The Real Reason TV Channels are Facing Extinction

For television, these are the best of times and the worst of times. For content creators, this is the golden era of television. In 2015, more than 400 scripted TV shows aired in the US – a 94% increase since 2009.

On the surface, you’d think traditional TV channels would be soaked in cash, thanks to large audiences and increased peak advertising times.

Monopoly of Content

Until recently, the 4 major US networks were the gatekeepers of quality content. Anyone worth talking about was broadcast on ABC, NBC, CBS and Fox. HBO and Turner Broadcasting ran reruns and everyone was happy within their niche.

The Sopranos was a disruptive event that forever changed television. The HBO hit series ran for 8 years and told audiences, “It’s not only the big four who can entertain you.”

The Current TV Landscape

HBO opened the door for Netflix and Amazon to create their own original content. Who’s next? Even the so-called minor networks such as FW, The CW and USA Network are creating massively viewed content and building loyal audiences.

Content may be king, but the four old networks aren’t sitting alone on the throne anymore. Content distribution is a crowded space and fierce battles for a larger audience and larger profits are the name of the game in 2017.

Why Digital Content is More Profitable

Traditional TV has a huge inherent disadvantage:

TV cannot capture leads and nothing is measurable.

Just as bad, TV can’t provide extra or “bonus” information such as text or photos connected to a movie or statistics for sports fans. Amazon Prime and Netflix can. Online content channels can provide more content and track your actions. You can’t compare today’s online tracking – whether via Google UTM or a high end SaaS platform – to how cable TV tracks your viewing habits. There isn’t much to track on cable TV.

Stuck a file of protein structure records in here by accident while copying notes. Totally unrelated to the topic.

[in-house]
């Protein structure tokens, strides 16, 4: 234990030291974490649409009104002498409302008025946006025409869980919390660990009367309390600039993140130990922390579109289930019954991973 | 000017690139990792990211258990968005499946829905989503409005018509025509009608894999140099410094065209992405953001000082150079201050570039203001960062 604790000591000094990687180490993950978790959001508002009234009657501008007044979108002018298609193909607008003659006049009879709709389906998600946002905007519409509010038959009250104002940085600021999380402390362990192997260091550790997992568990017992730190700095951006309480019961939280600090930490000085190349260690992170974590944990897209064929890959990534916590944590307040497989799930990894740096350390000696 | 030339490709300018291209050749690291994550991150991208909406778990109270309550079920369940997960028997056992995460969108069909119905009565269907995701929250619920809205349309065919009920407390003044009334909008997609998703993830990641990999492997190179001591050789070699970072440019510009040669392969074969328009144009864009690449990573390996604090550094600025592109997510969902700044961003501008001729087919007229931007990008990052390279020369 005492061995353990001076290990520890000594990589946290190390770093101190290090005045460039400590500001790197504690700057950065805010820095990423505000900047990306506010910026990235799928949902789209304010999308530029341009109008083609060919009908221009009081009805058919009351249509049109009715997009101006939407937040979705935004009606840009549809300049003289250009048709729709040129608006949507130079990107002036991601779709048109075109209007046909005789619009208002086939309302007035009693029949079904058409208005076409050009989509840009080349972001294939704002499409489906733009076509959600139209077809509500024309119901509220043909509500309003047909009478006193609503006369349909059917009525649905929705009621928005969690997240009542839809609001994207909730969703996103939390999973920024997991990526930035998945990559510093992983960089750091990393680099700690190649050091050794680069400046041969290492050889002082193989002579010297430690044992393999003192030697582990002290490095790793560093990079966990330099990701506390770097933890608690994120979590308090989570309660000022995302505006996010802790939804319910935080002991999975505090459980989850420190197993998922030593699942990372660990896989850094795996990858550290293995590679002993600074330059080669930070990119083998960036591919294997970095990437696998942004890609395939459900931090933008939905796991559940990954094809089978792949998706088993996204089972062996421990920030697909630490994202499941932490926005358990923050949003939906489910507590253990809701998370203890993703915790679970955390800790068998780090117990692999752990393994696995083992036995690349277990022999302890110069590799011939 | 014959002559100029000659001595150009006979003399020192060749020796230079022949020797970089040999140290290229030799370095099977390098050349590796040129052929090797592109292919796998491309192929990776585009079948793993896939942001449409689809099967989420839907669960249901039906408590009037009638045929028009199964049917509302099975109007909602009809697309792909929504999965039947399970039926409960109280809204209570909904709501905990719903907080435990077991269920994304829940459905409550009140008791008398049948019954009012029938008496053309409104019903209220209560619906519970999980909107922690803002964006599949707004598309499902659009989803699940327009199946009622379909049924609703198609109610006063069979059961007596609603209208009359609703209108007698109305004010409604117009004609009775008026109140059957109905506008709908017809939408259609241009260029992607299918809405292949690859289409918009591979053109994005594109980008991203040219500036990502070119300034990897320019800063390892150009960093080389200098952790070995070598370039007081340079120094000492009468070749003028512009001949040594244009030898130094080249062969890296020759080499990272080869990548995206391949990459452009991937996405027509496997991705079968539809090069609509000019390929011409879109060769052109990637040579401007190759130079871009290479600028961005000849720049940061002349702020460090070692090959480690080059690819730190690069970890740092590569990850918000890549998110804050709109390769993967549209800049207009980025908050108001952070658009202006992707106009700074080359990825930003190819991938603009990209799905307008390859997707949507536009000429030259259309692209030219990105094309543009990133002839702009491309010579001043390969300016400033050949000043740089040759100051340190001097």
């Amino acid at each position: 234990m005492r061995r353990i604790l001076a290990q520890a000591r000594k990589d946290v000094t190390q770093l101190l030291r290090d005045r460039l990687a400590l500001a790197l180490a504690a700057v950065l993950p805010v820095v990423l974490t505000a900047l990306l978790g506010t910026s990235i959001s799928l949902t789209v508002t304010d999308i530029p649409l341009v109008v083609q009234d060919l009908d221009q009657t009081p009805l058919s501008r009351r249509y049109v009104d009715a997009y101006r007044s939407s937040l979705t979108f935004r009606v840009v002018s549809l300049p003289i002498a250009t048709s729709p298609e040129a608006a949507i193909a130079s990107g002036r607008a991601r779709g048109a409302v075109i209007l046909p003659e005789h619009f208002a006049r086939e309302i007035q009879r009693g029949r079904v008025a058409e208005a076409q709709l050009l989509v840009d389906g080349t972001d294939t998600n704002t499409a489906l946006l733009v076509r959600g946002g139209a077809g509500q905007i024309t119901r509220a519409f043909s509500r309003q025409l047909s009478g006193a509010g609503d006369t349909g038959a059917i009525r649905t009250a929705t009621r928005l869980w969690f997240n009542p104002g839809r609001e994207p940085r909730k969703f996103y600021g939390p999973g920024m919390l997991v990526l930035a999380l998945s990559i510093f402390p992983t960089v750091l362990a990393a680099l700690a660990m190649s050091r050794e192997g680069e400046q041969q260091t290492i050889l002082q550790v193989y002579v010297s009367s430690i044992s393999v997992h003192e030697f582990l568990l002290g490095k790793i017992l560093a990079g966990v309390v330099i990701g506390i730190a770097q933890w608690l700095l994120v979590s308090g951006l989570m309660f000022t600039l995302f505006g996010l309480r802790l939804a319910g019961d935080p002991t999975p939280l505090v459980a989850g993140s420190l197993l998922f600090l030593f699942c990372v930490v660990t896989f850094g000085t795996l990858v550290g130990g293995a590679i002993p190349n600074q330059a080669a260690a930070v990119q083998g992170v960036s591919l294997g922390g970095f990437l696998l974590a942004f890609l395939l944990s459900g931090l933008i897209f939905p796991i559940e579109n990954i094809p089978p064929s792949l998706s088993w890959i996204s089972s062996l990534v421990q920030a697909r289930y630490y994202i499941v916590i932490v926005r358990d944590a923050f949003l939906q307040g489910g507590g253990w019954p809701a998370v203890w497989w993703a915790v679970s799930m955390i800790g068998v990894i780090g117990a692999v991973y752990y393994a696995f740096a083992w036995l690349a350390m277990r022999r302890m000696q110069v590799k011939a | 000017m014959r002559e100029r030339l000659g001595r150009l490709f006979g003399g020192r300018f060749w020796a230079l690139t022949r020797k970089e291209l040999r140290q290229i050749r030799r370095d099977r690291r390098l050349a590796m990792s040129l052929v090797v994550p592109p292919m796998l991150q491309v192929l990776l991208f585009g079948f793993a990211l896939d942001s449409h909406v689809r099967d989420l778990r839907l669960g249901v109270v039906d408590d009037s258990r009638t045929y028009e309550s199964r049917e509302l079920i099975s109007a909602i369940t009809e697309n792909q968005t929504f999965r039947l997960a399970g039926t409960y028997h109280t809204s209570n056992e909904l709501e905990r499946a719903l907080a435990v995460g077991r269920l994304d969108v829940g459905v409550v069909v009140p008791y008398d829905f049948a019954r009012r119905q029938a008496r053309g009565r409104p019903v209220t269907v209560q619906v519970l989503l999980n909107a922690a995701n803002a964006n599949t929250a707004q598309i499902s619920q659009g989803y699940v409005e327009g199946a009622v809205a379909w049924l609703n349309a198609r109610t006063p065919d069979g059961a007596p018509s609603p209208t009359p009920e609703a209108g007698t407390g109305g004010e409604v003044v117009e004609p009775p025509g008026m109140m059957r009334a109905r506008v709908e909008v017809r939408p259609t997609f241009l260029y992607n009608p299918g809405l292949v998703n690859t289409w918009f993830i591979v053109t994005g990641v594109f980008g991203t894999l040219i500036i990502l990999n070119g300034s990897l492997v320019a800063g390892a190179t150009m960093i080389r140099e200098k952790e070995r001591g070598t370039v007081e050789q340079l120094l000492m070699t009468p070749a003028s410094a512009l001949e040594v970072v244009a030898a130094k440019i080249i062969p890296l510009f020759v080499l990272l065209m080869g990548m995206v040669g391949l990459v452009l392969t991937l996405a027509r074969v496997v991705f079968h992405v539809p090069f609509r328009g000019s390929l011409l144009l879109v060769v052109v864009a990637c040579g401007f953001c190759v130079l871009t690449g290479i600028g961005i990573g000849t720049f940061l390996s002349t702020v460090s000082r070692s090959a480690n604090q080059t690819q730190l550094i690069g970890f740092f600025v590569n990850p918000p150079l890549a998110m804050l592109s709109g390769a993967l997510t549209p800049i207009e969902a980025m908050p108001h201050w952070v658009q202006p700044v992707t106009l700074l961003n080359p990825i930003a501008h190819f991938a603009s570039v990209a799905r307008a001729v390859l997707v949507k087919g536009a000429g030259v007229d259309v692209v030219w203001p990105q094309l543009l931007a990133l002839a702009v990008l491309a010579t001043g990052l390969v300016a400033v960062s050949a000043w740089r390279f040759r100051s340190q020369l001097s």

Amazon and Netflix aren’t delivered via legacy cable lines. You may view the content on your Smart TV, but the content is delivered via internet directly or from your mobile device and a streamer such as Chromecast or Roku.

You can’t click on legacy TV ads. You can’t receive more information about a car or appliance. You can’t receive a coupon and print it out and you definitely can’t buy that amazing set of kitchen knives for $19.99 (“or your money back!”). You need to pick up the phone and dial a 1-800 number or type in a URL on your mobile device or laptop – which guarantees super low conversion rates.

The Last Chance of Legacy TV

In the 1990s, “interactive TV” was a hot buzz word. Media executives told investors that we were “months away” from interactive television content and advertising. It never happened.

Like the music industry, legacy TV channels haven’t been quick to make changes. They can no longer slow down progress.

In 2017, television has two choices – deliver leads in real-time to advertisers or face extinction. Television can no longer remain “analog” when Amazon and Netflix are capable of offering measurable traffic and leads to advertisers.

How will television deliver leads for the first time ever? What will the business model of the future be for broadcast?

Stay tuned!

About the Author
Kenny Sahr is a startup marketing executive. His first startup, founded in 1996, was featured in Time Magazine and on 60 Minutes. Kenny moved to Israel from Miami, Florida. In his spare time, he is an avid music collector and traveler.
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